Mississippi Forestry Commission’s survey finds 12.5 million dead trees after drought

Published 3:30 pm Tuesday, February 13, 2024

BROOKHAVEN — Extreme drought conditions in Mississippi killed approximately 12.5 million trees and over 80,000 acres affected across the state. The Mississippi Forestry Commission released a preliminary survey on pine mortality Thursday. 

The United States Department of Agriculture Forest Service helped MFC conduct the survey through the Southern Research Station looking at an area of 13,010,098 acres, 2,500,000 acres were made up of pine trees. It is important to note the drought caused stress on the trees and it is likely beetles such as the Southern Pine beetle and Ips beetle attacked stressed trees and killed them.

Garron Hicks, Mississippi Forestry Commission Forest Health Commissioner, said the survey looked at 811,111 spots, or polygons reflecting pine decline, which were extracted from remote sensing analysis from sentinel 2 satellite imagery. Spots range in size from .02 acres to 72 acre areas with the majority of spots less than 20 acre polygons. The average spots were at a tenth of an acre. 

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Mississippi Forestry Commission determined the survey had a 96 percent confidence level by looking at the ground truth imagery of 150 random points. Hicks stated they adjusted total acreage affected from 80,415,33 using the  0.04 percent error, to 78,988.3 acres of mortality. 

Hicks explained the Southern Research Station uses a good rule of thumb that roughly 159 pine trees are in an acre based on remote sensing analysis to come up with the full number. . The survey mapped the tree canopy to calculate the pine mortality. 

“The survey will help us get a better understanding of how much pine mortality we have in the state due to the drought,” Hicks said. “With the long duration of the drought and a period of very high temperatures you would expect to have some mortality. As expected, we are seeing the highest amount of mortality in the areas who were seeing the drought conditions the longest.” 

Measuring tree loss

Hicks said the survey used a process to derive evergreen areas from the map and then derive change. Pine tree needles go from green to an orange brown when they are dead. He said they took imagery for two winter captures over one year apart and ran them through a filter to produce pixels of tree canopy. They then subtracted one year’s data from the other to determine vegetation loss.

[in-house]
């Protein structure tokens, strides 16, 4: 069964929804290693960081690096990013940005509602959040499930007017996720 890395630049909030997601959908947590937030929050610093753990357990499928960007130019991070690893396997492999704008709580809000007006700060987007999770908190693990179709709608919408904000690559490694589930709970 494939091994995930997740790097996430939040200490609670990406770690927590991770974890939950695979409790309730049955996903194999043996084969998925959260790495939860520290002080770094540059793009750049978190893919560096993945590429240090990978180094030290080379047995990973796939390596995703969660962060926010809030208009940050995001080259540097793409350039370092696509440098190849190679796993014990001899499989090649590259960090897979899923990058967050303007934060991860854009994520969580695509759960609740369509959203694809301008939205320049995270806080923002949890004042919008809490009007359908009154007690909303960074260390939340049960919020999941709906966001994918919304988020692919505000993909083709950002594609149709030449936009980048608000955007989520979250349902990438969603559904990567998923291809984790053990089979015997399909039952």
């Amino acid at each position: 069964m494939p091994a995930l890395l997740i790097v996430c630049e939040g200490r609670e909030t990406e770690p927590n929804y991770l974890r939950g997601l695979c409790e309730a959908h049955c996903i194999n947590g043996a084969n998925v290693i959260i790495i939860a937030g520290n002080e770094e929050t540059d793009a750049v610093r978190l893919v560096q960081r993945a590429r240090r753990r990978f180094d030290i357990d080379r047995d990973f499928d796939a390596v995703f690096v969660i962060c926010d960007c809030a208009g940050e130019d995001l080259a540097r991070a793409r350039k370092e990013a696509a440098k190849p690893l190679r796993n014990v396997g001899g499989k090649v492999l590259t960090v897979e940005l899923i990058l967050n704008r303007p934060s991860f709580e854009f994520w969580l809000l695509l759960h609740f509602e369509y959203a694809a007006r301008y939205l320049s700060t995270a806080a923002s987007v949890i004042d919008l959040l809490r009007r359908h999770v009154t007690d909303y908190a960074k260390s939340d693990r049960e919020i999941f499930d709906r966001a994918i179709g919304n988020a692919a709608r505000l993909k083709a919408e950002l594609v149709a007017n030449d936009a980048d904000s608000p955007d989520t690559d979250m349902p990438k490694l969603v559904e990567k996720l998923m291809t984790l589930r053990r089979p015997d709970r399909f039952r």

Hicks stated there is more work to be done to remove potential errors involving trees lost to silviculture, thinning and tree shadow from the results. People can view the areas where pine decline has been detected by visiting the Mississippi Forestry Commission map. 

Lincoln County and Franklin County appear to be at the epicenter of the outbreak. Homochitto National Forest Land is one of the hardest hit if you look at the clusters of red on the map. Hicks acknowledged there are a few reasons for this. 

“This is primarily due to the high amount of pine forest within the National Forest and the long duration of drought conditions in that area,” Hicks said. 

As of last week, regions of Northwest Lincoln County and eastern Franklin County were still abnormally dry according to the National Drought Monitor Center. Western Franklin County is still considered to be in a moderate drought. 

Hicks said the acreage impacted by the drought is growing little by little each day. It is likely there will be more updates to the survey over the next year. 

“We will continue to use updated satellite imagery as it becomes available to get better information and assist landowners in reforestation efforts,” Hicks said.